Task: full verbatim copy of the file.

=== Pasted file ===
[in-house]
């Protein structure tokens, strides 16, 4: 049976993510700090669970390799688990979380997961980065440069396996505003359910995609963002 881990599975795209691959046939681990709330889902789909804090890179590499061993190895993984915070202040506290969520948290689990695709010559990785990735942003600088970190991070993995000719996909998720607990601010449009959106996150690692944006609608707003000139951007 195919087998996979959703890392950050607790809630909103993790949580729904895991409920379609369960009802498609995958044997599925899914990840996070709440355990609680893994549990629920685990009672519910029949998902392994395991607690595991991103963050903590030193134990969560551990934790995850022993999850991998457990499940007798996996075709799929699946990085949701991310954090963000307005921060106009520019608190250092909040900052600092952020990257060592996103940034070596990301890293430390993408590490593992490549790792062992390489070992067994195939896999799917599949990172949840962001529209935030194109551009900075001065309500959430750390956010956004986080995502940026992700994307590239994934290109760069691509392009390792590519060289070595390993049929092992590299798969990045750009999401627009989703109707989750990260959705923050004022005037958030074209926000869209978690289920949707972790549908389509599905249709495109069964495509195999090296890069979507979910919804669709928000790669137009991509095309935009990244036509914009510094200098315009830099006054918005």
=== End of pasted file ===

[in-house]
């Protein structure tokens, strides 16, 4: 049976993510700090669970390799688990979380997961980065440069396996505003359910995609963002 881990599975795209691959046939681990709330889902789909804090890179590499061993190895993984915070202040506290969520948290689990695709010559990785990735942003600088970190991070993995000719996909998720607990601010449009959106996150690692944006609608707003000139951007 195919087998996979959703890392950050607790809630909103993790949580729904895991409920379609369960009802498609995958044997599925899914990840996070709440355990609680893994549990629920685990009672519910029949998902392994395991607690595991991103963050903590030193134990969560551990934790995850022993999850991998457990499940007798996996075709799929699946990085949701991310954090963000307005921060106009520019608190250092909040900052600092952020990257060592996103940034070596990301890293430390993408590490593992490549790792062992390489070992067994195939896999799917599949990172949840962001529209935030194109551009900075001065309500959430750390956010956004986080995502940026992700994307590239994934290109760069691509392009390792590519060289070595390993049929092992590299798969990045750009999401627009989703109707989750990260959705923050004022005037958030074209926000869209978690289920949707972790549908389509599905249709495109069964495509195999090296890069979507979910919804669709928000790669137009991509095309935009990244036509914009510094200098315009830099006054918005």